What Is a Debt Relief Company, and Should I Use Them?
It’s never good to fall behind on credit payments, but in reality, most of us don’t have a perfect credit score. According to recent data, the average score in America falls somewhere between the fair to good rating, or roughly 680 to 703 points (depending on the scoring model).1
However, uncontrolled and overwhelming debt is another story. If your balance is very high, monthly payments may barely cover account fees and interest. Crippling debt can take a serious toll on your mental health and delay long-term financial plans, like buying a home or saving for retirement.
Debt relief companies might seem like a good option if you’re struggling to keep up with payments, but you don’t need to spend a dime to manage your own debt. Read on to learn about the pros, cons and alternatives to using debt relief companies.
What Does a Debt Relief Company Offer?
Debt relief companies are third-party businesses that negotiate on your behalf in hopes of reducing, canceling, settling or changing outstanding credit debts. While that sounds great, debt relief services have plenty of disadvantages. In fact, they can be incredibly expensive and even damage your credit score. On top of that, debt relief companies can’t ultimately guarantee that your creditors will agree to reduce your balance.
Debt relief agencies can’t collect fees from their customers up-front. Instead, customers usually open a special savings account and make deposits towards the lump-sum, which is then used as collateral to negotiate with lenders in hopes of settling the debt.
It’s important to note that not all lenders may agree to a reduced settlement, so you might not be able to reduce your balance with this option. Additionally, debt relief services may only work with certain types of debt, like a credit card or personal loan.
What are the Benefits of Using a Debt Relief Company?
The biggest benefit of using a debt relief or debt settlement agency is the convenience of letting someone else handle your debt negotiations and/or repayment plan. These companies may also be able to help you save money by lowering your balance, but it’s not guaranteed.
What are the Drawbacks of Using a Debt Relief Company?
Debt relief companies work for a fee, and anything you pay for the service won’t apply towards your balance. In other words, debt relief companies can significantly increase the total cost it would take to eliminate the debt on your own.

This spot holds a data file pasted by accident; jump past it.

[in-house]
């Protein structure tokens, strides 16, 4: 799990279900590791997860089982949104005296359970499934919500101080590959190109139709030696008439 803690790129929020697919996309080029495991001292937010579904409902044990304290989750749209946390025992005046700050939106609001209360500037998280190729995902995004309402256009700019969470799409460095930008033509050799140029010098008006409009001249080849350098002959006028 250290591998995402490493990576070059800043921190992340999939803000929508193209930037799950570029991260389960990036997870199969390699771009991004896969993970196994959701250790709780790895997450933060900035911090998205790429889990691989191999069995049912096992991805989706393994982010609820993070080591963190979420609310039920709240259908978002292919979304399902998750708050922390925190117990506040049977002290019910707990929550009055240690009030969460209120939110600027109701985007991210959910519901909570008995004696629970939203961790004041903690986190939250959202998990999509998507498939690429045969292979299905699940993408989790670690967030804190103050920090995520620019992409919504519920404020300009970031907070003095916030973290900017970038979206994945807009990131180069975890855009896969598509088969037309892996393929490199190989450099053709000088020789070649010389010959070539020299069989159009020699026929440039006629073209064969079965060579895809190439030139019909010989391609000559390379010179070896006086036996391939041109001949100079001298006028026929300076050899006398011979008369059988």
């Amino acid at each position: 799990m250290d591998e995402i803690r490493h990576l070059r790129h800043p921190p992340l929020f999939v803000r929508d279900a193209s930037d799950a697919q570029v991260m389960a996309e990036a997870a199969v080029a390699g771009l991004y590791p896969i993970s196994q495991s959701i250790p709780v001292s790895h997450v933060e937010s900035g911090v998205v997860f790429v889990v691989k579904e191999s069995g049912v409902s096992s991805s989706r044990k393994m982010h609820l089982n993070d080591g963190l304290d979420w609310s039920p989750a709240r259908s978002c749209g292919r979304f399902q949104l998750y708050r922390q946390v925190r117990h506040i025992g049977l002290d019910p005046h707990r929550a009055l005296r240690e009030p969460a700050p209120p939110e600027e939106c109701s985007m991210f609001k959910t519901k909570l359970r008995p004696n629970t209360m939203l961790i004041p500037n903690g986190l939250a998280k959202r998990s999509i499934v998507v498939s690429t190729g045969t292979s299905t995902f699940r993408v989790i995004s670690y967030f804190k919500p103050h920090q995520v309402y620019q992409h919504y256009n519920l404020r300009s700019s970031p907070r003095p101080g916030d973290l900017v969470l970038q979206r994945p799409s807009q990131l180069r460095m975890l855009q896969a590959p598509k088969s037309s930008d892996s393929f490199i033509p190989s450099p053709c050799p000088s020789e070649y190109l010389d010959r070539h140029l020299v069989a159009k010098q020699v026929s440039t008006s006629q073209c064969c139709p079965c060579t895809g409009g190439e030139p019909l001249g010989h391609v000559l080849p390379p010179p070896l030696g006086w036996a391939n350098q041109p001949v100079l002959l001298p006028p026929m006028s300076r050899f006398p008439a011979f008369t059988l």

In addition to the cost, debt relief services can seriously damage your credit in more than one way. Closing or settling an account can lower your score since you’re reducing your total credit limit across all accounts. Additionally, credit relief agencies may ask you not to pay your bills in order to have more leverage during debt negotiations. Whenever you don’t make monthly payments, your credit score takes a hit.
Should I Use a Debt Relief Company?
If your debt is causing you a great deal of stress or you want to eliminate it as soon as possible, debt relief companies may work for your situation. On the other hand, if you want to keep your expenses down as much as possible and feel like you can handle your own budgeting, consider some alternatives to debt relief companies.
Alternatives to Debt Relief Companies
A debt relief agency won’t be able to do much, if anything, that you can’t do yourself for free. While it may be easier to have a debt relief company negotiate on your behalf, you’ll pay pretty a penny for a service that may not save you money in the long run. If you’re already in over your head with debt, expensive credit services may not be the best fit for your budget. Here are some ways you can reduce the impact of debt on your own.
- Try to negotiate your own debts: While it’s not guaranteed, you might be able to negotiate more favorable payment terms on your own. Some lenders may be willing to adjust your payment terms if you’re falling behind on monthly bills. Contact your lender for more information.
- Use a trustworthy credit counseling service: Credit counseling organizations vary, but many offer one-on-one services and advice to help you repay debt. While they generally won’t negotiate with creditors for a reduction in debt, credit counselors may be able to help you manage the terms of your debt. If you want to develop a plan with a financial coach, look for reputable agencies and non-profit organizations in your area.
- Consider a debt consolidation loan: Debt consolidation can give you more room in your budget and even save you money compared to debt relief programs.
Whatever route you choose, make sure that you carefully weigh the risks and benefits before you make a commitment.
1Peter, B. (2020). What Is the Average Credit Score in America?
The information in this article is provided for educational and informational purposes only, without any express or implied warranty of any kind, including warranties of accuracy, completeness or fitness for any particular purpose. The information in this article is not intended to be and does not constitute financial, legal or any other advice. The information in this article is general in nature and is not specific to you the user or anyone else.